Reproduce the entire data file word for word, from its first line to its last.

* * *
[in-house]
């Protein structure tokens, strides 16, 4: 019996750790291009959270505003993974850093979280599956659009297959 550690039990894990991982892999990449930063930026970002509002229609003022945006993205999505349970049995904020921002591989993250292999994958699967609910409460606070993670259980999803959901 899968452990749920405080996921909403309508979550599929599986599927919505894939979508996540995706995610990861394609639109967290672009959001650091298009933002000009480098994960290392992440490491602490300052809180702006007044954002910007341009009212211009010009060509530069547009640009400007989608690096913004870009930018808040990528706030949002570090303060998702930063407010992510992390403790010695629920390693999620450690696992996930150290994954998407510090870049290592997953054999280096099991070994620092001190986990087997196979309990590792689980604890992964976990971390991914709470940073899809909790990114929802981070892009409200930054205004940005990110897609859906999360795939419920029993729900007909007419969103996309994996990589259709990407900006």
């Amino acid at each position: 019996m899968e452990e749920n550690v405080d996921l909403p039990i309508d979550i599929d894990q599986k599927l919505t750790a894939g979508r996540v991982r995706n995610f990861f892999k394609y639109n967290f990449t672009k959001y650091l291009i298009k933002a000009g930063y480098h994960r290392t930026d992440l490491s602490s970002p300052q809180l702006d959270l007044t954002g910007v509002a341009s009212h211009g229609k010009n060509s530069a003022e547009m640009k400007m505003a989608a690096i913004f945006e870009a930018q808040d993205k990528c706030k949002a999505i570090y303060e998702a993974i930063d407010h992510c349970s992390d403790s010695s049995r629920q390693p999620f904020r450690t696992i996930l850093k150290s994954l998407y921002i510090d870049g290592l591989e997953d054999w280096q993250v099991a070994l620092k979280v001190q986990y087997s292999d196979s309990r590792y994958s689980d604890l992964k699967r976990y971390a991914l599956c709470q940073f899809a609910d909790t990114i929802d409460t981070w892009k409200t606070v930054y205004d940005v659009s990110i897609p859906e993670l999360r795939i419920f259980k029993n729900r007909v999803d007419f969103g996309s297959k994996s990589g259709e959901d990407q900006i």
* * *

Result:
[in-house]
């Protein structure tokens, strides 16, 4: 019996750790291009959270505003993974850093979280599956659009297959 550690039990894990991982892999990449930063930026970002509002229609003022945006993205999505349970049995904020921002591989993250292999994958699967609910409460606070993670259980999803959901 899968452990749920405080996921909403309508979550599929599986599927919505894939979508996540995706995610990861394609639109967290672009959001650091298009933002000009480098994960290392992440490491602490300052809180702006007044954002910007341009009212211009010009060509530069547009640009400007989608690096913004870009930018808040990528706030949002570090303060998702930063407010992510992390403790010695629920390693999620450690696992996930150290994954998407510090870049290592997953054999280096099991070994620092001190986990087997196979309990590792689980604890992964976990971390991914709470940073899809909790990114929802981070892009409200930054205004940005990110897609859906999360795939419920029993729900007909007419969103996309994996990589259709990407900006």
């Amino acid at each position: 019996m899968e452990e749920n550690v405080d996921l909403p039990i309508d979550i599929d894990q599986k599927l919505t750790a894939g979508r996540v991982r995706n995610f990861f892999k394609y639109n967290f990449t672009k959001y650091l291009i298009k933002a000009g930063y480098h994960r290392t930026d992440l490491s602490s970002p300052q809180l702006d959270l007044t954002g910007v509002a341009s009212h211009g229609k010009n060509s530069a003022e547009m640009k400007m505003a989608a690096i913004f945006e870009a930018q808040d993205k990528c706030k949002a999505i570090y303060e998702a993974i930063d407010h992510c349970s992390d403790s010695s049995r629920q390693p999620f904020r450690t696992i996930l850093k150290s994954l998407y921002i510090d870049g290592l591989e997953d054999w280096q993250v099991a070994l620092k979280v001190q986990y087997s292999d196979s309990r590792y994958s689980d604890l992964k699967r976990y971390a991914l599956c709470q940073f899809a609910d909790t990114i929802d409460t981070w892009k409200t606070v930054y205004d940005v659009s990110i897609p859906e993670l999360r795939i419920f259980k029993n729900r007909v999803d007419f969103g996309s297959k994996s990589g259709e959901d990407q900006i």